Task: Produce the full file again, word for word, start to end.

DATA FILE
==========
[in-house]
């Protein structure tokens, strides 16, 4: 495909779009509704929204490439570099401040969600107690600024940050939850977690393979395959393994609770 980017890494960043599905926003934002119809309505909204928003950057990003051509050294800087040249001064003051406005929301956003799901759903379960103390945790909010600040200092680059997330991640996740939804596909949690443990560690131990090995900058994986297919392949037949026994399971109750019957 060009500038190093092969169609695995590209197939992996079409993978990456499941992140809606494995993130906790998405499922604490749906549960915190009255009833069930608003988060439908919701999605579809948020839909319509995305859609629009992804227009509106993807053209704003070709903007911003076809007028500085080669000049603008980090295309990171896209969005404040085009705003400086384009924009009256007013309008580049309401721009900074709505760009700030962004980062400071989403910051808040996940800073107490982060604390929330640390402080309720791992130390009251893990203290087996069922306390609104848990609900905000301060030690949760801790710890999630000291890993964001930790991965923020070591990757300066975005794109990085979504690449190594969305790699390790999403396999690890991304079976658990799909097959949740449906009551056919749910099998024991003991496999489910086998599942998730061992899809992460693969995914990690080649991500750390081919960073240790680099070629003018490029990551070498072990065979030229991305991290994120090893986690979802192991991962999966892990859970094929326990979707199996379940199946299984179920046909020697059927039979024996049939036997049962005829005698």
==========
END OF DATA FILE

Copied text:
[in-house]
């Protein structure tokens, strides 16, 4: 495909779009509704929204490439570099401040969600107690600024940050939850977690393979395959393994609770 980017890494960043599905926003934002119809309505909204928003950057990003051509050294800087040249001064003051406005929301956003799901759903379960103390945790909010600040200092680059997330991640996740939804596909949690443990560690131990090995900058994986297919392949037949026994399971109750019957 060009500038190093092969169609695995590209197939992996079409993978990456499941992140809606494995993130906790998405499922604490749906549960915190009255009833069930608003988060439908919701999605579809948020839909319509995305859609629009992804227009509106993807053209704003070709903007911003076809007028500085080669000049603008980090295309990171896209969005404040085009705003400086384009924009009256007013309008580049309401721009900074709505760009700030962004980062400071989403910051808040996940800073107490982060604390929330640390402080309720791992130390009251893990203290087996069922306390609104848990609900905000301060030690949760801790710890999630000291890993964001930790991965923020070591990757300066975005794109990085979504690449190594969305790699390790999403396999690890991304079976658990799909097959949740449906009551056919749910099998024991003991496999489910086998599942998730061992899809992460693969995914990690080649991500750390081919960073240790680099070629003018490029990551070498072990065979030229991305991290994120090893986690979802192991991962999966892990859970094929326990979707199996379940199946299984179920046909020697059927039979024996049939036997049962005829005698």